Ask for the Sale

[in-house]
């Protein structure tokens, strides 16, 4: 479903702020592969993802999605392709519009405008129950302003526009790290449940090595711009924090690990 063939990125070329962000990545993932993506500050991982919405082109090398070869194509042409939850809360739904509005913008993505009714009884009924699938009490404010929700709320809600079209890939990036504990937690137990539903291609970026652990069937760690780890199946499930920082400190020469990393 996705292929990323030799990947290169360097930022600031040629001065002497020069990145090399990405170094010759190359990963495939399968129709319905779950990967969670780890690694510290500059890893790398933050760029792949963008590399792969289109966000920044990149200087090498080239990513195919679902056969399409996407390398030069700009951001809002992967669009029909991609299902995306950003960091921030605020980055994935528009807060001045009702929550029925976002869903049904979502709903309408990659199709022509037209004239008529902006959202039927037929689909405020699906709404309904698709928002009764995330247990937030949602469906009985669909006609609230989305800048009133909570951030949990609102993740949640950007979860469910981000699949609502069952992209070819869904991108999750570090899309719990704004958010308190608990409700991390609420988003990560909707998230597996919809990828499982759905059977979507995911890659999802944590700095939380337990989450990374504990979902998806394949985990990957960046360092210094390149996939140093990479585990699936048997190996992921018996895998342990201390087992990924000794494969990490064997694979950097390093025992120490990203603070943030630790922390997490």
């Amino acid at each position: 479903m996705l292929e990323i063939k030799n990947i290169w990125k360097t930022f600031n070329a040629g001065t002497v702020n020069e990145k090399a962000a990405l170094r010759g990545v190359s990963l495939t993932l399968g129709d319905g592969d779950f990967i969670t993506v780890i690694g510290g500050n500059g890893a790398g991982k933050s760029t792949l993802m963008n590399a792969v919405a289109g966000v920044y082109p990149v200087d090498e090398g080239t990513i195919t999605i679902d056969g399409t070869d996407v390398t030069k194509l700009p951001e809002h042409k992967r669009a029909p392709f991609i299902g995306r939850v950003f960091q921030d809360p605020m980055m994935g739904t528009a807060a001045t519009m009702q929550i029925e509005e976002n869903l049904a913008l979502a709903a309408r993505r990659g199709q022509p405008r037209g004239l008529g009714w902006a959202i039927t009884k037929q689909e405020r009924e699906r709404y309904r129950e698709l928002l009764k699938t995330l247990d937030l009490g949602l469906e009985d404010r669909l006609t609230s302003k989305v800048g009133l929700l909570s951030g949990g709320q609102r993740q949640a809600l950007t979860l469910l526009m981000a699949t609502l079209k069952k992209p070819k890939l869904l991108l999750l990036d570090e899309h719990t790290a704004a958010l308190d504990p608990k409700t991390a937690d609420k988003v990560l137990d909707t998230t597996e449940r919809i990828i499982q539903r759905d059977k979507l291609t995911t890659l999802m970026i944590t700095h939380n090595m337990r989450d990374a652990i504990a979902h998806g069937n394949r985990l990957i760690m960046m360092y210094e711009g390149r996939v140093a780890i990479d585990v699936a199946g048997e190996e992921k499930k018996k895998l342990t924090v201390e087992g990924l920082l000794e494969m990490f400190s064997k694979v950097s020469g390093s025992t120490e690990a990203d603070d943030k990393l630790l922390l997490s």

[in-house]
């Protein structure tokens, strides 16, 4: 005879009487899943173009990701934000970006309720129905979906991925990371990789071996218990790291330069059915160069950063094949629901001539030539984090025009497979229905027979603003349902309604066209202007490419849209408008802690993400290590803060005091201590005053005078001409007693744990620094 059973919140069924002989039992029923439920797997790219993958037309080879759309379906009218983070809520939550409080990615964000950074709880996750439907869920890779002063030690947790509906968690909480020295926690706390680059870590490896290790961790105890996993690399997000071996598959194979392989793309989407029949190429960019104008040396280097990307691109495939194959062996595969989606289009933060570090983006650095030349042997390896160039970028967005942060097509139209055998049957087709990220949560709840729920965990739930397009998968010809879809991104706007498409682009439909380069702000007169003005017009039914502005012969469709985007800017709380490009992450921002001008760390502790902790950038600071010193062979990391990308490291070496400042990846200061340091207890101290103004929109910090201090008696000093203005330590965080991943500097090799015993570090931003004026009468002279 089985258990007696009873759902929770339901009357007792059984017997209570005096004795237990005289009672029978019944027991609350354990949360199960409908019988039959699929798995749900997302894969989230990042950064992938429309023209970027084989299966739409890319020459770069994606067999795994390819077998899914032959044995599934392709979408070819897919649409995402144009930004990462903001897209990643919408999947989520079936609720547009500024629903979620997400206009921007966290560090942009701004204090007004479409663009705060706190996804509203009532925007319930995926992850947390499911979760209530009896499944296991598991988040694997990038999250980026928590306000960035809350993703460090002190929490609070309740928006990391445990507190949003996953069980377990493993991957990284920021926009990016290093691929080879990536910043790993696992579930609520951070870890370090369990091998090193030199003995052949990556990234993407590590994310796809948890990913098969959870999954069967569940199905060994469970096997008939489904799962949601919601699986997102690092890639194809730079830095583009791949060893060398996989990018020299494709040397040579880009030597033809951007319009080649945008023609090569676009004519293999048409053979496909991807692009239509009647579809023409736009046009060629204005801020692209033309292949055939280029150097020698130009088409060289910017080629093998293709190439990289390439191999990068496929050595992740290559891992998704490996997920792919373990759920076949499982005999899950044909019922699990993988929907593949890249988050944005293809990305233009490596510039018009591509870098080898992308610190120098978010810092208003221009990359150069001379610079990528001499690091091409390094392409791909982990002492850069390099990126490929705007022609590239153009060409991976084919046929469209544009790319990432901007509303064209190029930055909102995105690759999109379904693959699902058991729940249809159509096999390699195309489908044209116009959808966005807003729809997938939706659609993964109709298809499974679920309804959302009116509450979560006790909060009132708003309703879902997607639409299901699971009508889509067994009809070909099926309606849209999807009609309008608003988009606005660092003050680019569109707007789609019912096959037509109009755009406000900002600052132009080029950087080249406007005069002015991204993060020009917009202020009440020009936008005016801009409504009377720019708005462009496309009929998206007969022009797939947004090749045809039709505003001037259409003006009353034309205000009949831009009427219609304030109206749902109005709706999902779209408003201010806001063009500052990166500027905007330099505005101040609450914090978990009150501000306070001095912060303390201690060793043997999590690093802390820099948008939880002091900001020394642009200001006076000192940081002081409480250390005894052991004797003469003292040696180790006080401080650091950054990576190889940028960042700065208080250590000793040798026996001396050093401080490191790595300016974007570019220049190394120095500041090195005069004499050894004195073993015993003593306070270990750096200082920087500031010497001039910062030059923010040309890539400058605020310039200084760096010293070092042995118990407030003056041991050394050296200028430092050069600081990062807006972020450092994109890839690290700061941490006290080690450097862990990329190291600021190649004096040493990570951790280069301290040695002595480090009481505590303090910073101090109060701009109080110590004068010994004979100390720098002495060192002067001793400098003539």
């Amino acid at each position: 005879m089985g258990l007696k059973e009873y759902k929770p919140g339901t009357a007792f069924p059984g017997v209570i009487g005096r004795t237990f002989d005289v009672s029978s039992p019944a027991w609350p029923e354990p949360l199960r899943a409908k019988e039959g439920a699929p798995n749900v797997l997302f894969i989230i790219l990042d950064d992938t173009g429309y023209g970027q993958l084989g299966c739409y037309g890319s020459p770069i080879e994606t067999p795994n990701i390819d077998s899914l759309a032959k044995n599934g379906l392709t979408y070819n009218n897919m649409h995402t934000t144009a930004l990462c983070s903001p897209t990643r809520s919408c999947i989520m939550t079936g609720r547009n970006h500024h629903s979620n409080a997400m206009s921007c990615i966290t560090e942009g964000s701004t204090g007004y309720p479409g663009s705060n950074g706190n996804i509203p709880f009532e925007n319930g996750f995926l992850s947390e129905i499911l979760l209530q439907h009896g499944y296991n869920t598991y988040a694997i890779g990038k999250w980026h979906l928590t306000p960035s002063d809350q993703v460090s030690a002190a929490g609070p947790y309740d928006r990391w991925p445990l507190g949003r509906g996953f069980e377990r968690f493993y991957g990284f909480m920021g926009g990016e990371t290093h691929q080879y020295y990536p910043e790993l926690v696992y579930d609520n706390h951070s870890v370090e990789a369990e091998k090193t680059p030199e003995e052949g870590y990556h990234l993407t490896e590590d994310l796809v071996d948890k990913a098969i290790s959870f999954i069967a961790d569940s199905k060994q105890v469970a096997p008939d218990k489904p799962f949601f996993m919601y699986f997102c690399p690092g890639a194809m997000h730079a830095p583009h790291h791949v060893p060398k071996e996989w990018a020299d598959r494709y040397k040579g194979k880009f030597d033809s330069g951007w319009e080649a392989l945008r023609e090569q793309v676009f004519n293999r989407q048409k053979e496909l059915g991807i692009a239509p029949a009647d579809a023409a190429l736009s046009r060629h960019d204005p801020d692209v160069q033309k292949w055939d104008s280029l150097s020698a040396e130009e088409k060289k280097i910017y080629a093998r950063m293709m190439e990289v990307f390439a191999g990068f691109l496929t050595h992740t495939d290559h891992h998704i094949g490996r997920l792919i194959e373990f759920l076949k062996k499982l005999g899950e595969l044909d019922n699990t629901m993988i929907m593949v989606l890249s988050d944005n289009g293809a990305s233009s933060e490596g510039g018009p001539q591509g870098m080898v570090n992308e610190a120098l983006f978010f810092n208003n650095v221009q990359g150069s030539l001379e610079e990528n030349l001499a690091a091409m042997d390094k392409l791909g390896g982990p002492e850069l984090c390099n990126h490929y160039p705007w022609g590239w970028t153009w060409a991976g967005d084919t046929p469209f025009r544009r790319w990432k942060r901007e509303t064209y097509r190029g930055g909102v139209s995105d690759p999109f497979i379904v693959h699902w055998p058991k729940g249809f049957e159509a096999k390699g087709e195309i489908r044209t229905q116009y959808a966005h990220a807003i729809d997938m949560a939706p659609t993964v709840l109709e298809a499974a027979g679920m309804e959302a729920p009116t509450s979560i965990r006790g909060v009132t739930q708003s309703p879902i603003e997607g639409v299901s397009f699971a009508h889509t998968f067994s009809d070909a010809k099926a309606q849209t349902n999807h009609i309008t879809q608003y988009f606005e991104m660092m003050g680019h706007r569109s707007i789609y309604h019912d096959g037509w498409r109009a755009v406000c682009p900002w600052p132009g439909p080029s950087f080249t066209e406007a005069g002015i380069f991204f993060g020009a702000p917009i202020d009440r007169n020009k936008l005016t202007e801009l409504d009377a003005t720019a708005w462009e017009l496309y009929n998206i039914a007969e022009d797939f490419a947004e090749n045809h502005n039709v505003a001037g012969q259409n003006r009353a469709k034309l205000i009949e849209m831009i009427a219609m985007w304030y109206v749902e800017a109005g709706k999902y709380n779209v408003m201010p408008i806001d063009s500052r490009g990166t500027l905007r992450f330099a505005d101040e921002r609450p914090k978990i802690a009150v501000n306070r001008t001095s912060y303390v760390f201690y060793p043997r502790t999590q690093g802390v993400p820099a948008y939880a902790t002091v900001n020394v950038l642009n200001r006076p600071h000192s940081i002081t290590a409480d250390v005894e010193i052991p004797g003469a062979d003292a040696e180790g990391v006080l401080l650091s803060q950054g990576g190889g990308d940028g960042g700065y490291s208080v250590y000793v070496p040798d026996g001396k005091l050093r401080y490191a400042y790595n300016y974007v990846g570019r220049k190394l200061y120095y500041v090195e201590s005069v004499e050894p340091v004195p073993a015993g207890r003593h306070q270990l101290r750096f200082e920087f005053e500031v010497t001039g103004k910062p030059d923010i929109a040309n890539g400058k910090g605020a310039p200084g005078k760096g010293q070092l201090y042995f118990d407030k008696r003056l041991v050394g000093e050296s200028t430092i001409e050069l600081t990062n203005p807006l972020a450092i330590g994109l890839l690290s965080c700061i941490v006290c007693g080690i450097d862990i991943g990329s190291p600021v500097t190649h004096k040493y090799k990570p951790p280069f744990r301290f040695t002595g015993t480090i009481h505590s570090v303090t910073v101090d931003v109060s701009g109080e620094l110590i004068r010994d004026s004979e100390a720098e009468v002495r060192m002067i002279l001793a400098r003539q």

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<p>Customers have earned the right to be asked to buy if the Sales Associate has done&nbsp;a proper job of assessing their needs and meeting their requirements.</p> <p><strong>Respect for the Customer</strong><br /> Failure to ask for the sale is disrespectful to the customer, who deserves to be asked if the best product that meets their needs at the proper&nbsp;price will make that&nbsp;person a happy, satisfied customer.&nbsp; People&nbsp;who are given the chance to&nbsp;purchase by&nbsp;asking them to buy will more often purchase than those&nbsp;who are not asked.</p> <p><strong>Customer Decision-Making</strong><br /> Remember that until somebody asks the customer&nbsp;to purchase, a decision has not been made.&nbsp; Remember too&nbsp;that some customers find it hard to ask themselves.&nbsp; <strong>Always ask for the sale</strong>. Sometimes you may have to do so more than once if there are objections that are uncovered when the customer gives a &quot;No&quot; response.&nbsp; When the customer says &quot;No,&quot; they are not saying&nbsp;it to you.&nbsp; They are actually saying &quot;No&quot; to the information you have provided so far.&nbsp; Your job is to find out what information they need and provide them with it.&nbsp; You may never find that out if you don&rsquo;t ask the customer&nbsp;for the sale.</p> <p><strong>Closing Methods</strong><br /> Some customers just find it difficult to make any decision, let alone a buying decision.&nbsp; Consider ways of helping the customer make a buying decision.&nbsp; These methods should never be used to try to make someone purchase something that is wrong for them, but rather to assist them in thinking through typical fears/concerns.&nbsp; Some of those fears may include the fear of paying too much, disapproval from their spouse, concern about taking on more debt, lack of trust and the promises&nbsp;(or existence) of&nbsp;competitive suppliers.&nbsp; Make a list of objections you find difficult to respond to&nbsp;and work on specific communication skills that can help you help your customer in making a buying decision.</p> <p>Listed below are a few types of closing techniques and reasons why you might use them.</p> <p><strong>Simple Close</strong><br /> Many believe it is best to be clear with your customers and just ask simple questions like &ldquo;Would you like to take this now?&quot; or &ldquo;Would you like me to get you one in a box?&quot; or &ldquo;Are there other items&nbsp;you want to consider today along with this product?&quot;</p> <p>Many customers prefer this open, clear communication; your confidence&nbsp;is apparent&nbsp;when you are clear.</p> <p><strong>Assumptive Close</strong><br /> During this process the Sales Associate is assuming that the customer will purchase, and may use language like &ldquo;When you take this home and start to use it, I would appreciate a call back to let me know you are satisfied and allow me to answer any questions you may have so you can fully enjoy the product.&quot;</p> <p>This kind of close may be reassuring to a customer&nbsp;who has fears of making the wrong purchase or not being taken care of after the sale.</p> <p><strong>Alternate Close</strong><br /> This close is typically used when the customer has a choice to make between two&nbsp; products or features.&nbsp;The customer&nbsp;feels&nbsp;that both may be acceptable, but they are concerned about making the wrong decision. This kind of close may sound something like &quot;Do you prefer the red one or the black one?&quot; Another example: &quot;Of the two products&nbsp;you are considering, which one appeals to you the most?&quot;</p> <p><strong>Policy Close</strong><br /> If your company has policies that reassure customers&nbsp;about typical concerns like price and satisfaction, you should practice using this information to help customers who are concerned about returning the product if it doesn&rsquo;t meet their needs or addressing pricing concerns if they believe they need to check for lower prices elsewhere.&nbsp; This assurance might be conveyed&nbsp;in the following manner, &ldquo;Our company has a 30-day customer satisfaction guarantee that insures that you can return it if you are not satisfied; in addition we guarantee our prices with a 30-day price-protection policy to insure you always get a fair price.&rdquo; (Note: This is an example only&mdash;please check your own store&nbsp;management for appropriate policy and language.)</p> <p><strong>Other Closing Methods</strong><br /> Numerous books exist&nbsp;that discuss&nbsp;different closing methods.&nbsp; It&rsquo;s good to consider closing methods&nbsp;as positive, productive ways to help customers make a purchasing decision; conversely, they should never be used in a negative or pressured&nbsp;manner to make someone buy something that&#39;s wrong&nbsp;for them.&nbsp; Our goal in the Participative Sales method is to create long-term, satisfied customers.&nbsp; Focus on the many purchases that the customer will make over time, not just the short term.</p> <p>&nbsp;</p>